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Texas A&M Lab Continues Search For COVID-19 Drugs

Wenshe Ray Liu, the first scientist to identify remdesivir as a potential treatment option, says researchers are pursuing leads on medications to fight SARS-CoV-2.
By Caitlin Clark, Texas A&M University Division of Marketing & Communications October 8, 2020

wenshe liu standing in his lab
Texas A&M professor Wenshe Ray Liu was the first person to identify the experimental drug remdesivir as an option to treat COVID-19 patients.

Texas A&M College of Science


Hospitalized until earlier this week at Walter Reed National Military Medical Center after testing positive for COVID-19, President Donald Trump was treated in part with remdesivir, an antiviral drug originally developed in response to the Ebola pandemic in 2014.

That recent development captured the attention of a Texas A&M University professor who was the first scientist to identify the Gilead Science-developed drug as a potential treatment option in January as news began to circulate about the novel coronavirus spreading through China. By the end of that month, A&M chemical biologist Wenshe Ray Liu quickly pivoted the focus of his lab from cancer research to finding a viable drug to treat COVID-19.

With family members living in Wuhan, the pandemic’s epicenter, Liu described the early days of watching the pandemic unfold as “like watching a horror movie.” Initially motivated to protect loved ones and spread the knowledge that remdesivir could be used to treat COVID-19 patients in China, Liu said he didn’t anticipate the scale and impact the virus would have on the world.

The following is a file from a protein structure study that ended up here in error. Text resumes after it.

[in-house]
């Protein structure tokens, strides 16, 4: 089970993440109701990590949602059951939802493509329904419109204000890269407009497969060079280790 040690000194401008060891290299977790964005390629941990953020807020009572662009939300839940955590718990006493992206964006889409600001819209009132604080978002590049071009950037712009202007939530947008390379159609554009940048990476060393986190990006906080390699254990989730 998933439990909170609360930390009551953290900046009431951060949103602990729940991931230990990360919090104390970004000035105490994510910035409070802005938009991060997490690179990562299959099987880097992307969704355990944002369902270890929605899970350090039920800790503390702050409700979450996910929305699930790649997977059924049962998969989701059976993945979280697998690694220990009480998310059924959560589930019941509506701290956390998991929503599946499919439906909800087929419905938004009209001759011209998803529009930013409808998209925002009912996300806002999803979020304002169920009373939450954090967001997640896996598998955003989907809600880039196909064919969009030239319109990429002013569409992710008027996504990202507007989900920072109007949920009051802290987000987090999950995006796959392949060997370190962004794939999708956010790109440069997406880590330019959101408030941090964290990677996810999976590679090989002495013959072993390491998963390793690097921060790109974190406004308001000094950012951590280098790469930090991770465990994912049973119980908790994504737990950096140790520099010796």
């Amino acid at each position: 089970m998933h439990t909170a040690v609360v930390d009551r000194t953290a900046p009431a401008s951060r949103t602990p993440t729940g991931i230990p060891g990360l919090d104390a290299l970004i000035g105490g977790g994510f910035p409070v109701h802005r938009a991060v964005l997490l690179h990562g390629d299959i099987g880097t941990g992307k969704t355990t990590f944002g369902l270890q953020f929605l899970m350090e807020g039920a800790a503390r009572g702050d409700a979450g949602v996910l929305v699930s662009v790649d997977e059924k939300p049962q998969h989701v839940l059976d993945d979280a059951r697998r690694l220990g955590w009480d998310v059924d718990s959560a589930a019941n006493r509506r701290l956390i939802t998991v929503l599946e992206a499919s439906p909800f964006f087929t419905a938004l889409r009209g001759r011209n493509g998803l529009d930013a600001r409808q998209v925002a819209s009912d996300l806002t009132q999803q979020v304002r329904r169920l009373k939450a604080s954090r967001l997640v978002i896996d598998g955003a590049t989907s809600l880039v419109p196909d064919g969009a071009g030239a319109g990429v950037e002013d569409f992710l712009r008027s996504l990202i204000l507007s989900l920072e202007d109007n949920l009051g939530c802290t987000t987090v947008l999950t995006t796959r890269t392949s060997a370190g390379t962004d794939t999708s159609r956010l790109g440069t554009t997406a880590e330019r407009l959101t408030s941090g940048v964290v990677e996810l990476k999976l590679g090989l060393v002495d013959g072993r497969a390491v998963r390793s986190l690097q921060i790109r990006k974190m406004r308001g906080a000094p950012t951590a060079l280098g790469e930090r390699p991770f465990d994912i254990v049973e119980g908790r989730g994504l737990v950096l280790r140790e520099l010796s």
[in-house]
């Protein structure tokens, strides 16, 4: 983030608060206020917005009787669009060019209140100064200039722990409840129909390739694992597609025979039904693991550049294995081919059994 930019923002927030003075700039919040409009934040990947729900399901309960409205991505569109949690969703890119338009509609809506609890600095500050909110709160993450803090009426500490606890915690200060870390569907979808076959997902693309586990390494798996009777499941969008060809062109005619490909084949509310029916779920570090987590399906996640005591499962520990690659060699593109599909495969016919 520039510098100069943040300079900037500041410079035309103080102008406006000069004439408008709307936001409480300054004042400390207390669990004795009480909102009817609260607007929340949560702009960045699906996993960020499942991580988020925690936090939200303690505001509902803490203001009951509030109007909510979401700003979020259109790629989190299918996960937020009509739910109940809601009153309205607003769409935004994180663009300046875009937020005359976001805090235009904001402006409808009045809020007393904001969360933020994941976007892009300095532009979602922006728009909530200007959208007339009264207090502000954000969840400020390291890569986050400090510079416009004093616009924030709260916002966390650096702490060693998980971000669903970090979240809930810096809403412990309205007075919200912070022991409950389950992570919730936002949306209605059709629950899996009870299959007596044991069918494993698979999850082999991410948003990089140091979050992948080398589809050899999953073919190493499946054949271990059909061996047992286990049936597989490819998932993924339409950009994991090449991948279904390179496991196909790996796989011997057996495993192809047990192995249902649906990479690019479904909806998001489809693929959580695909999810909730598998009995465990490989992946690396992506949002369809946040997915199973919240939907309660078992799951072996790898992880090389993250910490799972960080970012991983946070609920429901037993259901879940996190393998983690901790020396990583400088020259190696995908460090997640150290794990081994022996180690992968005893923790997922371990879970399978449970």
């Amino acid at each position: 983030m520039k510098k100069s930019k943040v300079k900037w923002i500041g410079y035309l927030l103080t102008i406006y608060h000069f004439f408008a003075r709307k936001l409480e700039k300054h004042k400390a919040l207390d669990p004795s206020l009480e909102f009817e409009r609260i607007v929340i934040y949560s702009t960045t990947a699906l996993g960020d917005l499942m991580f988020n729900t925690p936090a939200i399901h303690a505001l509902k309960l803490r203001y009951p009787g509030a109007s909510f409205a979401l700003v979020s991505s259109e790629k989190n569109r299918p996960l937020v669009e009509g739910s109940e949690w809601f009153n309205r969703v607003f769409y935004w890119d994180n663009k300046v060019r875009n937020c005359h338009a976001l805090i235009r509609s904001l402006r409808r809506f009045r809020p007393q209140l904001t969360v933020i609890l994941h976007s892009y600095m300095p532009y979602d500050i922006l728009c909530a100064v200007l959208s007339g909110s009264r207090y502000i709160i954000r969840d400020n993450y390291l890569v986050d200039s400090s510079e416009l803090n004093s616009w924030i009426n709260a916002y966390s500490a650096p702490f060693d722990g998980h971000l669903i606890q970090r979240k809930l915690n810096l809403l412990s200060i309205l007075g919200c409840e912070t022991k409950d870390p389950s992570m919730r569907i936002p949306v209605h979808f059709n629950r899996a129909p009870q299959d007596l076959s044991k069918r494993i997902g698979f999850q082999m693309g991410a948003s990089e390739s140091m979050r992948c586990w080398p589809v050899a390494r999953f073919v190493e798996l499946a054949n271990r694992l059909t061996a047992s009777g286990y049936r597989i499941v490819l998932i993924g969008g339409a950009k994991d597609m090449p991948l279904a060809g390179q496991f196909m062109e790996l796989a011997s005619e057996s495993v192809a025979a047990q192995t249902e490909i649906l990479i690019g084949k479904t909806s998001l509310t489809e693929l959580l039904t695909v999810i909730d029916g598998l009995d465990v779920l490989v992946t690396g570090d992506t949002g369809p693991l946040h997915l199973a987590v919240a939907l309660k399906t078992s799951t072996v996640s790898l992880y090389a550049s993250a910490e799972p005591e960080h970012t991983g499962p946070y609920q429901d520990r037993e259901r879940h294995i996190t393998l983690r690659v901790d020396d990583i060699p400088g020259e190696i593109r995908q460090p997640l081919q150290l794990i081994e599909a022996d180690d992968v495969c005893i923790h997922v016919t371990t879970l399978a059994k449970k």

Nearly nine months after publishing his lab’s finding* on remdesivir, it was used to treat the president, in combination with an experimental “antibody cocktail.” While it hasn’t been approved by the Food and Drug Administration, remdesivir was authorized for emergency use to treat hospitalized patients.

Liu said remdesivir works by preventing the virus from replicating once inside human cells. When SARS-CoV-2 infects a cell, it releases a strand of RNA containing its genome. Remdesivir blocks the making of new copies of this RNA genome, he said.

While remdesivir can be effective, Liu said there still “are really no good existing medicines for COVID-19,” making the drug discovery process crucial.

Since that first month of 2020, Liu’s lab has been working to find a medicine to fight the virus. The team is made up of 20 members, half of which can be in the lab at any time due to safety restrictions.

“In March when the university was closed, a lot of students really worried about their health, and some of them hesitated to come back, but gradually they all wanted to come back because they wanted to contribute to this fight against COVID-19,” Liu said.

Liu’s work was one of eight interdisciplinary research projects that was awarded funding in July through Texas A&M’s X-Grants program.

The lab is working on two compounds that could be potent against COVID-19. They could block the virus’ replication process through targeting a critical enzyme and a virus membrane protein that binds to human receptors for infection. Pre-clinical studies will hopefully begin soon, Liu said.

“We have a lot of good leads right now,” Liu said. “I’m really confident in the next couple of years we’ll find a really good medicine which can effectively get rid of the virus.”


* This link is no longer active and has been removed.

Media contact: Caitlin Clark,


Video by Mark Guerrero, Texas A&M University Division of Marketing & Communications

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